Presentation on theme: "1 CORPORATE GOVERNANCE IN FINANCIAL INSTITUTIONS: NDIC PERSPECTIVE BY Umaru Ibrahim, mni Ag. Managing Director/CEO Nigeria Deposit Insurance Corporation."— Presentation transcript:
1 CORPORATE GOVERNANCE IN FINANCIAL INSTITUTIONS: NDIC PERSPECTIVE BY Umaru Ibrahim, mni Ag. Managing Director/CEO Nigeria Deposit Insurance Corporation Presented at the CBN/FITC 2010 Edition of the Continuous Education Programme for Directors of Financial Institutions. Held at Federal Palace Hotel, Lagos on November 2 – 3, 2010.
2 PRESENTATION OUTLINE Introduction NDIC – Who We Are and What We Do DIS Governance Framework Pre-requisite For Effective Governance Corporate Governance: NDIC Experience Challenges Way Forward Conclusion
1.0Introduction Governance basically refers to the process, structure and information in directing and overseeing the management of an organisation. For a deposit insurance system (DIS), it also covers relationships between the deposit insurance agency and the authority that confers its mandate or to which it is accountable, as well as between the agency and other stakeholders. 3
2.0NDIC –Who We Are And What We Do NDIC is an independent agency of the Federal Government of Nigeria, established by Decree 22 of 1988 which was repealed and replaced with NDIC Act 16 of 2006. The purpose of the DIS is to protect depositors and guarantee the settlement of insured funds when a deposit-taking financial institution can no longer repay its deposits, thereby helping to maintain financial system stability. 4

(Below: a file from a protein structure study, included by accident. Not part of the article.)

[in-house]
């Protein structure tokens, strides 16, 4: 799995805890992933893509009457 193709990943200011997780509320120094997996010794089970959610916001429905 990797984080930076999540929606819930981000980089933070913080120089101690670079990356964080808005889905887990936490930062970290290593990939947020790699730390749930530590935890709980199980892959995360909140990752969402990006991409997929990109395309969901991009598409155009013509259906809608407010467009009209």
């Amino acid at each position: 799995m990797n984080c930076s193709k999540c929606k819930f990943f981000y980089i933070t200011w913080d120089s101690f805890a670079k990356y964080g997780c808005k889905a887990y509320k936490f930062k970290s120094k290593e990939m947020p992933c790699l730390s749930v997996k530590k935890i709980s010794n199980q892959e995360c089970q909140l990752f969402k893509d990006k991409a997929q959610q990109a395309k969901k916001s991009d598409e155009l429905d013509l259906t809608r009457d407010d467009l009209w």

2.0NDIC –Who We Are And What We Do NDICs Vision is to become one of the leading deposit insurers in the world. NDICs Mission is to protect depositors and contribute to the stability of the financial system through effective supervision of insured institutions, provision of financial and technical assistance to eligible insured institutions, prompt payment of guaranteed sums and orderly resolution of failed insured institutions 5
3.0DIS Governance Framework Four key elements: Operational Independence - This refers to ability to exercise assigned powers without undue influence from external parties (e.g., political or industry influence) Accountability - This requires the agency, board or management to be responsible for their actions and achieving set objectives 6
3.0DIS Governance Framework (Contd) Integrity - Involves pursuit of organisational objectives without compromising them through self- interest. Transparency and Disclosure - This involves communicating the basis for decisions and clarifying actions taken to stakeholders as well as disclosure of information to enable stakeholders assess organisational performance 7
4.0Pre-requisites For Effective Governance Appointment of board members to be based on skill, experience and competence. Board members, management and employees should be subject to codes on conflict of interest and ethical behaviour. Board should have a charter or policy that spells out its responsibilities. Board, management and employees must have legal protection for decisions or actions taken in good faith. 8